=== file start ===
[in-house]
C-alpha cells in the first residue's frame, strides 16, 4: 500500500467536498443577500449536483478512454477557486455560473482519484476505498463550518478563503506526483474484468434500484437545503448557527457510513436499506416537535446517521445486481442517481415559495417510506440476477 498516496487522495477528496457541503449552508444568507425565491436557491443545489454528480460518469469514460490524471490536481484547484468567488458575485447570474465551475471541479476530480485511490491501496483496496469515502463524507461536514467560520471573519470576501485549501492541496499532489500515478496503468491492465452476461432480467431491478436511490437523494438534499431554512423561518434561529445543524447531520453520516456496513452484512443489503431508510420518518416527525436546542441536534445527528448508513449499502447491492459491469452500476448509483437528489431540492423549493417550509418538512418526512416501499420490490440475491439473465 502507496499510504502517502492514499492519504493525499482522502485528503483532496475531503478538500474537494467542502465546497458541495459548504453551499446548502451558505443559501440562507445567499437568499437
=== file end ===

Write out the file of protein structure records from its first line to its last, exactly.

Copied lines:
[in-house]
C-alpha cells in the first residue's frame, strides 16, 4: 500500500467536498443577500449536483478512454477557486455560473482519484476505498463550518478563503506526483474484468434500484437545503448557527457510513436499506416537535446517521445486481442517481415559495417510506440476477 498516496487522495477528496457541503449552508444568507425565491436557491443545489454528480460518469469514460490524471490536481484547484468567488458575485447570474465551475471541479476530480485511490491501496483496496469515502463524507461536514467560520471573519470576501485549501492541496499532489500515478496503468491492465452476461432480467431491478436511490437523494438534499431554512423561518434561529445543524447531520453520516456496513452484512443489503431508510420518518416527525436546542441536534445527528448508513449499502447491492459491469452500476448509483437528489431540492423549493417550509418538512418526512416501499420490490440475491439473465 502507496499510504502517502492514499492519504493525499482522502485528503483532496475531503478538500474537494467542502465546497458541495459548504453551499446548502451558505443559501440562507445567499437568499437